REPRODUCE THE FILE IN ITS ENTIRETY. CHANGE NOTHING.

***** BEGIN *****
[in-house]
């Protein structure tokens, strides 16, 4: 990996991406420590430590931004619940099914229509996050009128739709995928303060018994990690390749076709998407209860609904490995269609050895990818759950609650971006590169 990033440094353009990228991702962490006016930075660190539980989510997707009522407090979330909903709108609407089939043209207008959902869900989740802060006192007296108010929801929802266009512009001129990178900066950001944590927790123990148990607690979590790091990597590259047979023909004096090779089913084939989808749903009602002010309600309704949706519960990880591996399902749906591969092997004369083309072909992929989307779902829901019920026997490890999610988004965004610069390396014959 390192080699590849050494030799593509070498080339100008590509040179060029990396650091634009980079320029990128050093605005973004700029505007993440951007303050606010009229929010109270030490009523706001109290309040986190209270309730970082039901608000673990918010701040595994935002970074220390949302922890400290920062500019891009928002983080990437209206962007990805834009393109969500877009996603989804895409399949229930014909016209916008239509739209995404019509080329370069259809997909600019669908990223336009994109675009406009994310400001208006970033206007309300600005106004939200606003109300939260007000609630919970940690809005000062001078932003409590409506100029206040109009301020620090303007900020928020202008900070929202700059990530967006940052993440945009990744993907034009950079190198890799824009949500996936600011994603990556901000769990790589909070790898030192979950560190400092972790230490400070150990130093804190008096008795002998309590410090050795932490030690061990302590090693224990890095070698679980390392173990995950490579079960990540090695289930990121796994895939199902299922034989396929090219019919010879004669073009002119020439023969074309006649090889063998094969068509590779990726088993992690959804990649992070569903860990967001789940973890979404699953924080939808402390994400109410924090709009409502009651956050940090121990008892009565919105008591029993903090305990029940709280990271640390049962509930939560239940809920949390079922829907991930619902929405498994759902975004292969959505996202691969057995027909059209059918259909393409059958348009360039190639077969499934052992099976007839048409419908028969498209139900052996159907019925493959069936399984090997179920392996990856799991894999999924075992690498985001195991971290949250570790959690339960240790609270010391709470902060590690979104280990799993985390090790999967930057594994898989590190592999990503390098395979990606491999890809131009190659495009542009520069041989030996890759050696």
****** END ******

[in-house]
């Protein structure tokens, strides 16, 4: 990996991406420590430590931004619940099914229509996050009128739709995928303060018994990690390749076709998407209860609904490995269609050895990818759950609650971006590169 990033440094353009990228991702962490006016930075660190539980989510997707009522407090979330909903709108609407089939043209207008959902869900989740802060006192007296108010929801929802266009512009001129990178900066950001944590927790123990148990607690979590790091990597590259047979023909004096090779089913084939989808749903009602002010309600309704949706519960990880591996399902749906591969092997004369083309072909992929989307779902829901019920026997490890999610988004965004610069390396014959 390192080699590849050494030799593509070498080339100008590509040179060029990396650091634009980079320029990128050093605005973004700029505007993440951007303050606010009229929010109270030490009523706001109290309040986190209270309730970082039901608000673990918010701040595994935002970074220390949302922890400290920062500019891009928002983080990437209206962007990805834009393109969500877009996603989804895409399949229930014909016209916008239509739209995404019509080329370069259809997909600019669908990223336009994109675009406009994310400001208006970033206007309300600005106004939200606003109300939260007000609630919970940690809005000062001078932003409590409506100029206040109009301020620090303007900020928020202008900070929202700059990530967006940052993440945009990744993907034009950079190198890799824009949500996936600011994603990556901000769990790589909070790898030192979950560190400092972790230490400070150990130093804190008096008795002998309590410090050795932490030690061990302590090693224990890095070698679980390392173990995950490579079960990540090695289930990121796994895939199902299922034989396929090219019919010879004669073009002119020439023969074309006649090889063998094969068509590779990726088993992690959804990649992070569903860990967001789940973890979404699953924080939808402390994400109410924090709009409502009651956050940090121990008892009565919105008591029993903090305990029940709280990271640390049962509930939560239940809920949390079922829907991930619902929405498994759902975004292969959505996202691969057995027909059209059918259909393409059958348009360039190639077969499934052992099976007839048409419908028969498209139900052996159907019925493959069936399984090997179920392996990856799991894999999924075992690498985001195991971290949250570790959690339960240790609270010391709470902060590690979104280990799993985390090790999967930057594994898989590190592999990503390098395979990606491999890809131009190659495009542009520069041989030996890759050696």